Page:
As a former gourmet chef turned rapper, award-winning author, perfumer, and actor: no one could ever accuse Action Bronson of standing still. But, in his recent book Fuck It, I’ll Start Tomorrow, the New York-based rapper details how the birth of his second child and health problems during the pandemic turned out to be a road to Damascus moment, leading him to ditch the drinking, hit the gym, and drop a frankly incredible nine stones in weight.
It’s surprising that, despite coming after a period of profound personal growth, Cocodrillo Turbo feels like the closest we will get to the ‘baseline’ Action Bronson record. All the elements that have shaped the seven previous outings can be found in spades, from the love of vintage soul, jazz and funk to the loopy beats and weird, off the wall samples. That’s no bad thing. ‘Jaws’ and ‘Subzero’, mid-album collaborations with long-time collaborator Alchemist, recall Jurassic Five in their late-‘90s pomp. At the same time, ‘Zambezi’, a joint effort with Roc Marciano, is a proper low-ride banger of the old school.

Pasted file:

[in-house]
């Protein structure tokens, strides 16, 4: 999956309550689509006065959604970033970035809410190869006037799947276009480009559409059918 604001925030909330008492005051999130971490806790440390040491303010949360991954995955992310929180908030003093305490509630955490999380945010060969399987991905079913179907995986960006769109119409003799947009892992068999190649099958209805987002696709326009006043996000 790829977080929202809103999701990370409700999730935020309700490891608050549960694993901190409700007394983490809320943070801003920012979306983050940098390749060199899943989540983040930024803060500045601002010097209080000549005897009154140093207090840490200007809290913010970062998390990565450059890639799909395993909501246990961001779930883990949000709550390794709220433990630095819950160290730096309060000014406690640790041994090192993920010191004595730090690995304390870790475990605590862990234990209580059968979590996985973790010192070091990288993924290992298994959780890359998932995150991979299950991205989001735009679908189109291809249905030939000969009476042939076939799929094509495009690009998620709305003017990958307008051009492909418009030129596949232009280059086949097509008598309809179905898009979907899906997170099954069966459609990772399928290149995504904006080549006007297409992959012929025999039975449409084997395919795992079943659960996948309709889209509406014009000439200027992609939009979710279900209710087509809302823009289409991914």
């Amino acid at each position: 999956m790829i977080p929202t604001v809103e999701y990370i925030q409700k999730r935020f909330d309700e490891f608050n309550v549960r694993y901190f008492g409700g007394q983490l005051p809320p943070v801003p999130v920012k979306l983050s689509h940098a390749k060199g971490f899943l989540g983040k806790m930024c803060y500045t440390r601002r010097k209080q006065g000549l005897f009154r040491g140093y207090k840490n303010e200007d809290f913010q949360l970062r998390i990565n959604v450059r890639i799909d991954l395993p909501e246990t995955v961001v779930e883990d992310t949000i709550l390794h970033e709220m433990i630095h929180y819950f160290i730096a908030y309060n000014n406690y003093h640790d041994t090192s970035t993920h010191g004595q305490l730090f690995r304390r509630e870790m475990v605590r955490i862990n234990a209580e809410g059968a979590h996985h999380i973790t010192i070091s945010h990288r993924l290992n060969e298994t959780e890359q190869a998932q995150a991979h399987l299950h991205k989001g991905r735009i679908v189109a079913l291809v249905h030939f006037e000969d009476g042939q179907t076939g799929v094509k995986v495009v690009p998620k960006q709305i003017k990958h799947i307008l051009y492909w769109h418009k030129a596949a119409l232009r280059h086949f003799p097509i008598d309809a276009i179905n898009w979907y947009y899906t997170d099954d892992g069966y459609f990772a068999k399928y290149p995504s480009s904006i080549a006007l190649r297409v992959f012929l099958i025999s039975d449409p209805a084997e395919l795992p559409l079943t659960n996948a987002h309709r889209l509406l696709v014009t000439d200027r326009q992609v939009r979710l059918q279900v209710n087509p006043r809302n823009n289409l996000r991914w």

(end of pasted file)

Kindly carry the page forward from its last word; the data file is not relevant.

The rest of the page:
Yet, Cocodrillo Turbo still feels like a step backwards, and that’s mainly down to the lyrics. If the rapper has undergone an epiphany, then it doesn’t show. Once renowned for his ability to cut a clever verse, this record finds Bronson leaning heavily on well-worn hip hop tropes; it almost becomes like a parade of cliches. Nearly every song finds the rapper bragging about his ability to bed his rival’s spouses, whip up a batch of Michelin star-level chicken wings and flash his nine millimetre when shit goes south.
The unfortunate result is that for an album with many great points, Cocodrillo Turbo ends up feeling more like a Ghostface Killah album with added cooking references than the oddball Action Bronson we all fell in love with. Seriously, my hat goes off to the Brooklyn rapper for turning his life around; that’s no mean feat. I just wish he’d talked about it more on the record.
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